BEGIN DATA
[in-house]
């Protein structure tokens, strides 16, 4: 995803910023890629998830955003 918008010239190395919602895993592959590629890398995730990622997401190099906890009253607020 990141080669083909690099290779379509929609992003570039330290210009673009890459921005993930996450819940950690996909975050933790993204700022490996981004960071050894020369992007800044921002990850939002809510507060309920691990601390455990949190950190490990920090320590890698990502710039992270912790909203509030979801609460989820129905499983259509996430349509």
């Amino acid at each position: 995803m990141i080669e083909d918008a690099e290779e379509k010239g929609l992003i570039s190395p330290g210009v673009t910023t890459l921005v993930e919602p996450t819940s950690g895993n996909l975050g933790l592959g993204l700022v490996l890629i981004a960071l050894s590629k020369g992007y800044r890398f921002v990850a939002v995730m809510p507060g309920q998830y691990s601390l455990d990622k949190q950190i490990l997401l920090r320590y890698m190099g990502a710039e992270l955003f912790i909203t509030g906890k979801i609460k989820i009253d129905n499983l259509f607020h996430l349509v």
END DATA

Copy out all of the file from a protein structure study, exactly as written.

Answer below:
[in-house]
């Protein structure tokens, strides 16, 4: 995803910023890629998830955003 918008010239190395919602895993592959590629890398995730990622997401190099906890009253607020 990141080669083909690099290779379509929609992003570039330290210009673009890459921005993930996450819940950690996909975050933790993204700022490996981004960071050894020369992007800044921002990850939002809510507060309920691990601390455990949190950190490990920090320590890698990502710039992270912790909203509030979801609460989820129905499983259509996430349509």
């Amino acid at each position: 995803m990141i080669e083909d918008a690099e290779e379509k010239g929609l992003i570039s190395p330290g210009v673009t910023t890459l921005v993930e919602p996450t819940s950690g895993n996909l975050g933790l592959g993204l700022v490996l890629i981004a960071l050894s590629k020369g992007y800044r890398f921002v990850a939002v995730m809510p507060g309920q998830y691990s601390l455990d990622k949190q950190i490990l997401l920090r320590y890698m190099g990502a710039e992270l955003f912790i909203t509030g906890k979801i609460k989820i009253d129905n499983l259509f607020h996430l349509v």